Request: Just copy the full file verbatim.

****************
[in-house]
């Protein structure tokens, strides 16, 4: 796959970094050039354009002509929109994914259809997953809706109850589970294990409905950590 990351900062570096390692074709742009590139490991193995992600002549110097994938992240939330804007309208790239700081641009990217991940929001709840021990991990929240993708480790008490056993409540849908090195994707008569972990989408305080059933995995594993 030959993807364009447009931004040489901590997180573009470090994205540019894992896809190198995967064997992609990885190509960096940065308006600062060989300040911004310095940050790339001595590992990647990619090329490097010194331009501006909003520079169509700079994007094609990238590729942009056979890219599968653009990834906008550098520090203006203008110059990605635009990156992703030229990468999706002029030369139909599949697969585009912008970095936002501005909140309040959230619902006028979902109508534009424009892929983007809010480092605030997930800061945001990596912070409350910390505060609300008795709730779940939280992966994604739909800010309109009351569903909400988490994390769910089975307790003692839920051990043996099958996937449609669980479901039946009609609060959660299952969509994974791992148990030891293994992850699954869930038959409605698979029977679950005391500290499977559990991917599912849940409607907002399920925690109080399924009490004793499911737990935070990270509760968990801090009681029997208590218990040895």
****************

[in-house]
């Protein structure tokens, strides 16, 4: 796959970094050039354009002509929109994914259809997953809706109850589970294990409905950590 990351900062570096390692074709742009590139490991193995992600002549110097994938992240939330804007309208790239700081641009990217991940929001709840021990991990929240993708480790008490056993409540849908090195994707008569972990989408305080059933995995594993 030959993807364009447009931004040489901590997180573009470090994205540019894992896809190198995967064997992609990885190509960096940065308006600062060989300040911004310095940050790339001595590992990647990619090329490097010194331009501006909003520079169509700079994007094609990238590729942009056979890219599968653009990834906008550098520090203006203008110059990605635009990156992703030229990468999706002029030369139909599949697969585009912008970095936002501005909140309040959230619902006028979902109508534009424009892929983007809010480092605030997930800061945001990596912070409350910390505060609300008795709730779940939280992966994604739909800010309109009351569903909400988490994390769910089975307790003692839920051990043996099958996937449609669980479901039946009609609060959660299952969509994974791992148990030891293994992850699954869930038959409605698979029977679950005391500290499977559990991917599912849940409607907002399920925690109080399924009490004793499911737990935070990270509760968990801090009681029997208590218990040895």